[-empyre-] Welcome to Week 2 on -empyre: GAMES AND REPRESENTATION

shira chess shira.chess at gmail.com
Sat Apr 11 10:20:25 AEST 2015

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One thing that I think is worth discussing is that this mode of
marginalization is (of course) not unique to gaming.  Representation
studies (in all fields) have been long already marginalized -
particularly at conferences. While "feminist tracks" seem like a good
way to push like-minded people together, they also create silos where
the same people are constantly speaking to one another. I enjoy the
company of many of those people and like presenting with them at
conferences, but that mode doesn't necessarily invite in new voices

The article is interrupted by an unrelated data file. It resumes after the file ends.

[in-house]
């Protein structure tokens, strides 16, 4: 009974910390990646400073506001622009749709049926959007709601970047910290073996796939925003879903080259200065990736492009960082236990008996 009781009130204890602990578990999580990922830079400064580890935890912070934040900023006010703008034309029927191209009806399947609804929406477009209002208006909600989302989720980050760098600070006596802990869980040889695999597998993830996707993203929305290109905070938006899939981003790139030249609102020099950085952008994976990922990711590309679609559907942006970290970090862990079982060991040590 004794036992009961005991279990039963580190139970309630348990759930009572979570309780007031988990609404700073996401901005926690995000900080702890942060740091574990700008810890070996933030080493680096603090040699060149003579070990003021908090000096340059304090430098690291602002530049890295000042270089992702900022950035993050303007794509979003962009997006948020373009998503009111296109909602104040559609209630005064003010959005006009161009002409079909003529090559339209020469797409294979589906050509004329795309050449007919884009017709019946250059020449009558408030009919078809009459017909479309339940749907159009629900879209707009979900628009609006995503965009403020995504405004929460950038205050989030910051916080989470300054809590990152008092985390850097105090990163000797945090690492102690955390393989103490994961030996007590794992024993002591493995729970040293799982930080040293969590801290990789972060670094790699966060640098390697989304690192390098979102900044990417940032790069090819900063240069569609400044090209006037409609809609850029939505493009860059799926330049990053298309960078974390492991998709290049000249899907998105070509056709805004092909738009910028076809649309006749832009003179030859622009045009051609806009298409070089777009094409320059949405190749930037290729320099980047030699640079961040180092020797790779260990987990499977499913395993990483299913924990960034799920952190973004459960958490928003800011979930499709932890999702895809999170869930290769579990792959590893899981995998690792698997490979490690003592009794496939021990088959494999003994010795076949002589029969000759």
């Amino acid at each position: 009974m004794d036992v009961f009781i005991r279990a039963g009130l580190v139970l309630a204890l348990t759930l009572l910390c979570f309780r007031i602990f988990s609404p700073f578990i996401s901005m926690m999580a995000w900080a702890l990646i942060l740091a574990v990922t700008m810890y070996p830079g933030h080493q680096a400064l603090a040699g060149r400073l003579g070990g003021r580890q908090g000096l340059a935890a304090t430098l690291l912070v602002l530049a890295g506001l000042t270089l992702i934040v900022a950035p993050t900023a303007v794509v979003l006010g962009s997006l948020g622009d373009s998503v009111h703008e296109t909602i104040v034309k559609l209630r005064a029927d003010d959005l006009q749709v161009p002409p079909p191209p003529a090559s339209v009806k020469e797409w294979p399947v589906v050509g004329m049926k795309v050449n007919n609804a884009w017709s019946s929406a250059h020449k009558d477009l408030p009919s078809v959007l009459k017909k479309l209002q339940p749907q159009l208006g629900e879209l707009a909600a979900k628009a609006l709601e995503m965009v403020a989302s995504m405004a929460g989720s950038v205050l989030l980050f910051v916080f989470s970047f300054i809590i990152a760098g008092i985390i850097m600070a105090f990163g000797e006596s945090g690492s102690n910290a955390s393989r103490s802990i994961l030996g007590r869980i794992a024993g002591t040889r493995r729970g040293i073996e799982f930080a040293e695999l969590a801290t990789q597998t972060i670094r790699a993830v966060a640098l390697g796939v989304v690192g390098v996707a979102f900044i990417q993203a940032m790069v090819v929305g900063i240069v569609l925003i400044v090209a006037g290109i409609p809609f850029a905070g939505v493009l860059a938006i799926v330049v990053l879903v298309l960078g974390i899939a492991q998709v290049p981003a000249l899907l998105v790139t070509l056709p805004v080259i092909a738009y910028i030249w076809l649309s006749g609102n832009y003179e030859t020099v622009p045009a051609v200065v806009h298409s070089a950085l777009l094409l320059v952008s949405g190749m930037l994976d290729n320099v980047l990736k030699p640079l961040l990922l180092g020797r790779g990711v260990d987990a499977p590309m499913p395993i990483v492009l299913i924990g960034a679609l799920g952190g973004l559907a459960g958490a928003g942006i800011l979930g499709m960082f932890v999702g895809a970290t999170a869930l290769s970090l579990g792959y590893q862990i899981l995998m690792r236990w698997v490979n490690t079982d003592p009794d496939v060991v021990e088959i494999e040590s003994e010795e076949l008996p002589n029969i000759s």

and diversity in the sense of expanding who gets to talk about
feminism/intersectionality/diversity. In part, it was experiences such
as this at DiGRA 2013 that led Adrienne and I to create our Fishbowl
as an attempt to sidestep the silos and ghettos at conferences. (But,
of course, you put together a fishbowl of feminists and you end up
with a global conspiracy.)

At the same time, I think it's important to consider how academics
reinforce this with a continued focus on AAA games. Not long ago, I
was on a panel where the topic was women and gaming, yet everyone was
approaching it from the standpoint of how women respond to FPS and
console RPGs. We are only now beginning to value "casual" gaming as an
important research focus. In many ways, academia has echoed the
pecking order that was constructed by the video game industry that
values "hardcore" over "casual" - labels we all know to be complicated
and inaccurate. At a certain point, though, we need to stop maligning
games for being "cow clickers" and consider them for their importance
and impact in creating alternative voices.

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